Witness: On his 1st day of work, he told boss: "You know who I am. I'm Adam Skelos." https://t.co/6zJ3ANzvML @Newsday— Yancey Roy (@YanceyRoy) November 18, 2015
Adam Skelos to his boss: "Guys like you couldn't shine my shoes...If you talk to me like that again, I'll smash your [expletive] head in."— Nicole Fuller (@nicolefuller) November 18, 2015
You've got to listen to some of these Skelos Trial Wiretaps! House of Cards level corruption. #AlbanyOnTrial https://t.co/P59r18513R— Hedge Clippers (@GoHedgeClippers) November 20, 2015
That time Adam Skelos threatened to hurt his mortgage broker. #AlbanyOnTrial pic.twitter.com/w061UbbOtH— Susanne Craig (@susannecraig) November 21, 2015
Senator Skelos had to call his son's mortgage broker and apologize after Adam made a threat #AlbanyOnTrial pic.twitter.com/X1JxajXiFk— William K. Rashbaum (@WRashbaum) November 21, 2015
I dunno, I'm not a defense lawyer and I'm thankfully not on trial on corruption charges, but once the wiretaps were deemed admissible as evidence in the Skelos' trial, I think I might have looked for a plea deal.
You can make a pretty good argument that Shelly Silver going to trial rather than looking for a plea deal made sense because the alleged quid pro quo schemes in his case are complex, require detailed explanations and even then, there's no slam dunk "That's definitely a crime!" moment as you hear the evidence.
I think the preponderance of the evidence in the Silver case, taken as a whole, leaves a fair observer with the impression that Silver was trying to hide where his outside income was coming from and what he was (or wasn't) doing to obtain it and those attempts at secrecy got more desperate as disclosure laws were changed over time and he risked exposure.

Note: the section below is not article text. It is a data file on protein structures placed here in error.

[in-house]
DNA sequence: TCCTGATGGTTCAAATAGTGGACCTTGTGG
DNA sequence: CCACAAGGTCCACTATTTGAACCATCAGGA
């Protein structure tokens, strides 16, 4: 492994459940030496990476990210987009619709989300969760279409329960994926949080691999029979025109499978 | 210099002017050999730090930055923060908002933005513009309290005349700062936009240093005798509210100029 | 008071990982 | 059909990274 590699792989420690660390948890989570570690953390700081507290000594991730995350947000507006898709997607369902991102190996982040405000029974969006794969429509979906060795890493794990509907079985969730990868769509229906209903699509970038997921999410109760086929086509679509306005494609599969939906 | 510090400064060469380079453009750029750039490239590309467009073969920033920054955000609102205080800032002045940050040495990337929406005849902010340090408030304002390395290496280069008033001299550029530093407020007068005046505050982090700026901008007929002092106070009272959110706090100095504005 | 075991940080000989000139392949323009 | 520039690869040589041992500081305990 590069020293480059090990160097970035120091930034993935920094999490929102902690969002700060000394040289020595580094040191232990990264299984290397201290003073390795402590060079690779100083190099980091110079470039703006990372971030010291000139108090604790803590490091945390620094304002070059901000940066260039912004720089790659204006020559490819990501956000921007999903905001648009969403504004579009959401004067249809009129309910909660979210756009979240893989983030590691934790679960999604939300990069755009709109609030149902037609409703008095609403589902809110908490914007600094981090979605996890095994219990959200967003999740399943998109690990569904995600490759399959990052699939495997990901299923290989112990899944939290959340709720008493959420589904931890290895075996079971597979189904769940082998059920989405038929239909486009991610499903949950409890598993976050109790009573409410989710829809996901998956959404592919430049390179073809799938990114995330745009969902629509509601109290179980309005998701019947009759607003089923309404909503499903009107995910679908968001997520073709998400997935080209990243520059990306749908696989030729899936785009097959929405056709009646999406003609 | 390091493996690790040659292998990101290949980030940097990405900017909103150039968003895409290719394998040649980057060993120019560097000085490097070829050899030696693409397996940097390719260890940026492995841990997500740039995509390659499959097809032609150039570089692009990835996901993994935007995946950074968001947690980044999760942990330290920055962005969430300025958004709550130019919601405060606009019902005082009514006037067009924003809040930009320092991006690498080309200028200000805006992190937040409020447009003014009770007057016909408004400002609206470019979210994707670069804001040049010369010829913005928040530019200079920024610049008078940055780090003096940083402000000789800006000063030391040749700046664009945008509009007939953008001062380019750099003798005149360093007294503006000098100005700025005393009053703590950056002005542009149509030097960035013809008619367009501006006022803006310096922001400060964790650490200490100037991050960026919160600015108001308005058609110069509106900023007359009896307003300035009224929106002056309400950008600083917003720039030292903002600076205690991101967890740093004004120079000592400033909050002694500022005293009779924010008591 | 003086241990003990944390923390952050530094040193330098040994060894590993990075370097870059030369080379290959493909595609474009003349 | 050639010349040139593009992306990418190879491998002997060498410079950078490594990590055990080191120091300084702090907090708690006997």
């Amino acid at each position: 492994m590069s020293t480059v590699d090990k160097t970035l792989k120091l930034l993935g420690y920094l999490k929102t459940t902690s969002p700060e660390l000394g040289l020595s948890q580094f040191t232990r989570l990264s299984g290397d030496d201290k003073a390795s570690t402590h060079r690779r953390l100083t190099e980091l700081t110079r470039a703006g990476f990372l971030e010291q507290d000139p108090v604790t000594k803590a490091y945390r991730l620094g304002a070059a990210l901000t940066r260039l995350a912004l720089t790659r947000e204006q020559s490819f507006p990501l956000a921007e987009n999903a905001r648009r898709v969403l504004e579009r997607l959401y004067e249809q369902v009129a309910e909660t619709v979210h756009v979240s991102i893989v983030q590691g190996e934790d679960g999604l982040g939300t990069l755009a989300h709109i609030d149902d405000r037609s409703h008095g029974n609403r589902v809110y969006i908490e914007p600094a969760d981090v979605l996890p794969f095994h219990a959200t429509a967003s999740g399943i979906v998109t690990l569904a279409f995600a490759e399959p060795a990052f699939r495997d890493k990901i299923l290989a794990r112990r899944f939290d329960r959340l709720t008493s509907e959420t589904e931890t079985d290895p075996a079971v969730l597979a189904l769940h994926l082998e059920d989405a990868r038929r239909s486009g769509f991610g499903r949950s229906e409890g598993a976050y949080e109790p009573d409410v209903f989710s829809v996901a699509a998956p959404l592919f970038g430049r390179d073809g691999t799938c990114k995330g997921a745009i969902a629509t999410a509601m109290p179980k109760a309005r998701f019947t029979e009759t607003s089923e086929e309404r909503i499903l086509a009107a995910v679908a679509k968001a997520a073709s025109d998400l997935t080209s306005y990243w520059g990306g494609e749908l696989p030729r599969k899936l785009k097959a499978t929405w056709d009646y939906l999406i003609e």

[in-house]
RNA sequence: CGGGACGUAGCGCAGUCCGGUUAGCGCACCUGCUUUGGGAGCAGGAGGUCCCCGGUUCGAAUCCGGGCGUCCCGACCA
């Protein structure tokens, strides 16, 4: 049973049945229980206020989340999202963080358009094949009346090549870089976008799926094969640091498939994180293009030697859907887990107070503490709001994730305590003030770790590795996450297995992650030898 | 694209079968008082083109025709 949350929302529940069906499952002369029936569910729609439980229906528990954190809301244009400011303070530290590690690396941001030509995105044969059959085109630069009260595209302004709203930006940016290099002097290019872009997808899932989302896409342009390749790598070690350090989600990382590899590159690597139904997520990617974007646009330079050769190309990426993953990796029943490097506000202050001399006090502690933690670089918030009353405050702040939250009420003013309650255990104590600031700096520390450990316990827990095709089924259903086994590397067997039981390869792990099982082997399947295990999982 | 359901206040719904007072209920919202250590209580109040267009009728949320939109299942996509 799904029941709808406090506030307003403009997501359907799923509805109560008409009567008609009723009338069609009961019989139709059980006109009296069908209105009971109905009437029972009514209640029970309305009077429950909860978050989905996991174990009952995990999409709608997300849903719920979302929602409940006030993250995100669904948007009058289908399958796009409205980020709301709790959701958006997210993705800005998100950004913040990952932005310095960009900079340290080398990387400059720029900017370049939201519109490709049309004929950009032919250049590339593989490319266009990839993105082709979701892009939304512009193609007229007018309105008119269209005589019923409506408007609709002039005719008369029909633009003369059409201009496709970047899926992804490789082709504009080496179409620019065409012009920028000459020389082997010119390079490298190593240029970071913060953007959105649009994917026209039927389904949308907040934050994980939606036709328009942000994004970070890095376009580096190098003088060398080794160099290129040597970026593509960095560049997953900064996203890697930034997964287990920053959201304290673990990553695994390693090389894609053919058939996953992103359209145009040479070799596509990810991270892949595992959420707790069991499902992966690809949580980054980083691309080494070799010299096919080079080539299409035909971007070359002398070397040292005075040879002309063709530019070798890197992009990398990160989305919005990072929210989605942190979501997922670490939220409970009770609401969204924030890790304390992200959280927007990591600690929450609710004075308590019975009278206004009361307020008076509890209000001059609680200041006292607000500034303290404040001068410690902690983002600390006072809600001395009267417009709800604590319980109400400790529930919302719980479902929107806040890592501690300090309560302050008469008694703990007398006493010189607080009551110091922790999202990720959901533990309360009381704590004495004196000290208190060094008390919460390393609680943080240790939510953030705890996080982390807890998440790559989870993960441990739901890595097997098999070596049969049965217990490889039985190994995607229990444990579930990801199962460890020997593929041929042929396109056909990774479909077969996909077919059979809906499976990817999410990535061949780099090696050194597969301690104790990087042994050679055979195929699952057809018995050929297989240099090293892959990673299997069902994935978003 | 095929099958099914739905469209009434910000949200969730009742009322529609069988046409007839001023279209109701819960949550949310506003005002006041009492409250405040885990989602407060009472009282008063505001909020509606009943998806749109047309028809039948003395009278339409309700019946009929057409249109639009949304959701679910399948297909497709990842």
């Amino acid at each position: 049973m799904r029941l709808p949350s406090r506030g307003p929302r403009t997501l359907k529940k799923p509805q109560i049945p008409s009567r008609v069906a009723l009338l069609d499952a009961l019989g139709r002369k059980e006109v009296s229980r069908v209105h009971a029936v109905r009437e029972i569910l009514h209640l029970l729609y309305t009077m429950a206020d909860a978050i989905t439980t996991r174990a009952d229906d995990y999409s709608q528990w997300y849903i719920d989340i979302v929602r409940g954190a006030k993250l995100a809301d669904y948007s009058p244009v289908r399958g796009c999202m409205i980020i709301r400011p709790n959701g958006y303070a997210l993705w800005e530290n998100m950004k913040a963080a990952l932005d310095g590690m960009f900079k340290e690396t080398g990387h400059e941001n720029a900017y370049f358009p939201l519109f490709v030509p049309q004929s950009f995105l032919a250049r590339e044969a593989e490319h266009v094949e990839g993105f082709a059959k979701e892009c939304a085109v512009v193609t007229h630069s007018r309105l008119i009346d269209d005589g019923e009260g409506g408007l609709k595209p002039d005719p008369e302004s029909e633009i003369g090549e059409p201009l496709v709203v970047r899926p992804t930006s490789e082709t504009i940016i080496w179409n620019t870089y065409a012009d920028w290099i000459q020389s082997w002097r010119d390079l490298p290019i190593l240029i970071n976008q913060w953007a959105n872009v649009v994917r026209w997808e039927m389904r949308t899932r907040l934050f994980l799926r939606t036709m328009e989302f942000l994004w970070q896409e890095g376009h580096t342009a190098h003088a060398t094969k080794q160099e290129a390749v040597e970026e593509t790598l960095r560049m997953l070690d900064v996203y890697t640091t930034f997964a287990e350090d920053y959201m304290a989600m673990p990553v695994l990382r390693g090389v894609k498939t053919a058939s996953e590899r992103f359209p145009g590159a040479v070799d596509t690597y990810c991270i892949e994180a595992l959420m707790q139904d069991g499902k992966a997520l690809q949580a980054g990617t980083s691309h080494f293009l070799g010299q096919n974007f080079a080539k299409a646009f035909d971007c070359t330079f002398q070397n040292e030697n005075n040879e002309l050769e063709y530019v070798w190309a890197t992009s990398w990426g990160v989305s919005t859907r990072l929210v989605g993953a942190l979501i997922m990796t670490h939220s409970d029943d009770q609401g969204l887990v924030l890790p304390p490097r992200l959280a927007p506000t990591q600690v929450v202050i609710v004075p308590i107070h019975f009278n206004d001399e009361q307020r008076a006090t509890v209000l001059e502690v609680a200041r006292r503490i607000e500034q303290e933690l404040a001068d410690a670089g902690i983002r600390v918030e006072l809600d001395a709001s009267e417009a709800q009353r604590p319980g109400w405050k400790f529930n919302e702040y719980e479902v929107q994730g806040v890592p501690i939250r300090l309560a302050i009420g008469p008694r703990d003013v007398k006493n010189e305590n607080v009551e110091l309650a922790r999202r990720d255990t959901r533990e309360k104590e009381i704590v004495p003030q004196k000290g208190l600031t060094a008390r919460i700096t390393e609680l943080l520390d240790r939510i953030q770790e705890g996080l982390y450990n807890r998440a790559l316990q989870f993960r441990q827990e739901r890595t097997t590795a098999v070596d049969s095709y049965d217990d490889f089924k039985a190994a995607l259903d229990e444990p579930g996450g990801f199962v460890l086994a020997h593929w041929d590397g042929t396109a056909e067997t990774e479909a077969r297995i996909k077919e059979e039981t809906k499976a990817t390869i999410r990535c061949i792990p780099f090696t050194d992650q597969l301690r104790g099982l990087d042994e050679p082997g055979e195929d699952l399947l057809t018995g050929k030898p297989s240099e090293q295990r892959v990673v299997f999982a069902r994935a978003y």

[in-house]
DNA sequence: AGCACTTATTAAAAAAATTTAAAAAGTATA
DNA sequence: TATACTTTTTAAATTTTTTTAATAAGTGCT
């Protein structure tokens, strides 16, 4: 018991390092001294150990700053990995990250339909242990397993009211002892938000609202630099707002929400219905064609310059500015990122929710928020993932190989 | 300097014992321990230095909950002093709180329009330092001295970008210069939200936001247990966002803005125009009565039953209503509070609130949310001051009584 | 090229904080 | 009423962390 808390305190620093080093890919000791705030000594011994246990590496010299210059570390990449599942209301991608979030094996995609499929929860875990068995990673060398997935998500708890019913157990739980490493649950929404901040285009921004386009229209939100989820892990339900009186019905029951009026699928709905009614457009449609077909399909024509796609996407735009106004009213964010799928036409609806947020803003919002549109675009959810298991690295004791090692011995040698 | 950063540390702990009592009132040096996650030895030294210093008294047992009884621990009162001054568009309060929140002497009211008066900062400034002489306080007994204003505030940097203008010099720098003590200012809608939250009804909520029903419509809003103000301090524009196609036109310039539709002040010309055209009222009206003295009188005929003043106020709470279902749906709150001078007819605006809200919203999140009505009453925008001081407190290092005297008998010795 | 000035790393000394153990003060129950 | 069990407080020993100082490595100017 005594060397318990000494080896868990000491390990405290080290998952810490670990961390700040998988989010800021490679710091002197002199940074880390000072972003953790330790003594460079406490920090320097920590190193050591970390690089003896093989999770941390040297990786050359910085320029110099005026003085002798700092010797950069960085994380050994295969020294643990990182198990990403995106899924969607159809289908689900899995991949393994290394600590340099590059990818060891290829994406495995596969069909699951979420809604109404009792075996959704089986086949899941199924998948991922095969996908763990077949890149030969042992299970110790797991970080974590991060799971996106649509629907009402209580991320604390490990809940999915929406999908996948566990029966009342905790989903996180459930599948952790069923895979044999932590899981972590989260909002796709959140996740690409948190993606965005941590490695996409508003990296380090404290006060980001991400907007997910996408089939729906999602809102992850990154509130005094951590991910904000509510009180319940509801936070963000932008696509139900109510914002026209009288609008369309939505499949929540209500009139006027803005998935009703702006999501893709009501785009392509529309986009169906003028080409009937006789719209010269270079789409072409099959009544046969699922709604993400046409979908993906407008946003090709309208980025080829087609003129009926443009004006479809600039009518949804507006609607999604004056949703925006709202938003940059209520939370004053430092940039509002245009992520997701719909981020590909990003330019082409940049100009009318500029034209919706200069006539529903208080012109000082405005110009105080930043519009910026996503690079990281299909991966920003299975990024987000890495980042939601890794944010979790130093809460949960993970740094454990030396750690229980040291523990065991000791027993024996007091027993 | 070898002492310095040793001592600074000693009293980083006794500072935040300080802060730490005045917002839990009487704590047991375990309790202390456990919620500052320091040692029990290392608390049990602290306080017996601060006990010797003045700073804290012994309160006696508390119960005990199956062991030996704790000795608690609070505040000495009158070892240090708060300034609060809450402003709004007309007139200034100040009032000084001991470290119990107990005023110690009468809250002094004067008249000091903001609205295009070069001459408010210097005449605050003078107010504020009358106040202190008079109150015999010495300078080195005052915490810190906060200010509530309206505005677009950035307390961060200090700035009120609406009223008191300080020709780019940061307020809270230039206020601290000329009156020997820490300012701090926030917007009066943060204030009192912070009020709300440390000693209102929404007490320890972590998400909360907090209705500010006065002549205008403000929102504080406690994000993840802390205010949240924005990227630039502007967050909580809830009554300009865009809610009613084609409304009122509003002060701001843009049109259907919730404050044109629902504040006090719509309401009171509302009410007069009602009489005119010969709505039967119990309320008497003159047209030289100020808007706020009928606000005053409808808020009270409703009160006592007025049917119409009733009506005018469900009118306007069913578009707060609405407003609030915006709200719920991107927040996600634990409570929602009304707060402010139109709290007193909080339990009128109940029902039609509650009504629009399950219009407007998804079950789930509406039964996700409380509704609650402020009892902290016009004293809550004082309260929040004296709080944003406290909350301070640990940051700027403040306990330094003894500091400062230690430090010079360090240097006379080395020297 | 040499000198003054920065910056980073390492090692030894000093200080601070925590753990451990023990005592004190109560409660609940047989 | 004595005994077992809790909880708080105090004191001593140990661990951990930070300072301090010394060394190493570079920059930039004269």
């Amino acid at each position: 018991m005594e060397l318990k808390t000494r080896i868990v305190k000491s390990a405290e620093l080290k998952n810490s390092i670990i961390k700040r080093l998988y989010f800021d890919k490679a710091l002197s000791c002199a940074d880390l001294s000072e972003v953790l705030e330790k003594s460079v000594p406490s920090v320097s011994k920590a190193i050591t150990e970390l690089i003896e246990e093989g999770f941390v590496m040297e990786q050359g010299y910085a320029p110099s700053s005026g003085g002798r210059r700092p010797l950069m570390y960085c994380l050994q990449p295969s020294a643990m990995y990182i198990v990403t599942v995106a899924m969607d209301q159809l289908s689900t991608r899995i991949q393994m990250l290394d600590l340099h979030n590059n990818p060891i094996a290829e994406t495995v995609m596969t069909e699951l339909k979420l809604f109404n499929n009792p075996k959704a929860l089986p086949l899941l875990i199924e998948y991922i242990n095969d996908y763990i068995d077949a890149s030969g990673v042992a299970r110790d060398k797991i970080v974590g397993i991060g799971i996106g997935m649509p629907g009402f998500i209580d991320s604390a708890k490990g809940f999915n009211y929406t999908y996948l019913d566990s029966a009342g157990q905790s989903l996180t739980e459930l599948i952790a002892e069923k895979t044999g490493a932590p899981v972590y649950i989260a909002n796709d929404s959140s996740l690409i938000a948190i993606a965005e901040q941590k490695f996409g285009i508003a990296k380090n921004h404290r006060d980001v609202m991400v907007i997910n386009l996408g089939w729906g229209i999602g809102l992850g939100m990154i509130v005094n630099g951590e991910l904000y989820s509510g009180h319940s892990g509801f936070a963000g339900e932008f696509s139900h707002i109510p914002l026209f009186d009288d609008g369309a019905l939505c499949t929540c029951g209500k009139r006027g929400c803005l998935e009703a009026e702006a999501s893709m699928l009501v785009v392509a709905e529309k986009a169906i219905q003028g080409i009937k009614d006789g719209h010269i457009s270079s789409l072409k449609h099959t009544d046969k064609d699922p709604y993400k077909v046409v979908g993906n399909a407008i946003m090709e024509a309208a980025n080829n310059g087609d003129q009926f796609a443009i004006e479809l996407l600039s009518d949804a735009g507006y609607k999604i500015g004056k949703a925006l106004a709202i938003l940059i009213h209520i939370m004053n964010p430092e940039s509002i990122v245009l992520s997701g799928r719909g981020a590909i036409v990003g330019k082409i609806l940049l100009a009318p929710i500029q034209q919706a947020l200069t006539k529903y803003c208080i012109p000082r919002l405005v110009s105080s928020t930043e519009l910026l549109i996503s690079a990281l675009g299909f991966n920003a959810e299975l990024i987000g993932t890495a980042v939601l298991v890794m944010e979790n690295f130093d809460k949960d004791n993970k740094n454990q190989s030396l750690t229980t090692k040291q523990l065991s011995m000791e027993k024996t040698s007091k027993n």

Whether a jury finds any of that rises to the level of a crime, well, that's hard to say, but here are the instructions the jurors will get from the judge on that point, per Joshua Saul at the NY Post:
Here's the instructions #SheldonSilver jury will hear Monday before they begin deliberations. Goodwill=OK. @nypost pic.twitter.com/nMoRMOfsc5— Joshua Saul (@joshfromalaska) November 21, 2015
Essentially the Silver trial comes down to whether the jury buys the Silver defense argument that "friends will do favors for friends."
The Skelos case, on the other hand, has more moments of "Holy Cow, I can't believe that just happened!" than you often get in high profile trials of politicos.
It's all there - the threats and intimidation (some overt, some implied) of some pretty big players in New York by Dean and Adam, the payoffs Adam received for essentially doing nothing other than having the state senate majority leader as his dad, and Adam and Dean themselves conspiring on the phone.
We're only a few days into the Skelos trial, but the more you hear from Dean and Adam via wiretap and the more testimony you get from the prosecution witnesses, the more difficult it is to see how a jury comes in with anything other than guilty verdicts.
Earlier this week we learned that Adam Skelos' lawyer asked about a plea deal from the feds though nothing ever came from it after the feds returned communication.
I have to think Adam didn't like what he heard from the fed side about what a plea deal would entail but given how bad the evidence is here for him, I wonder if that wasn't a mistake for him.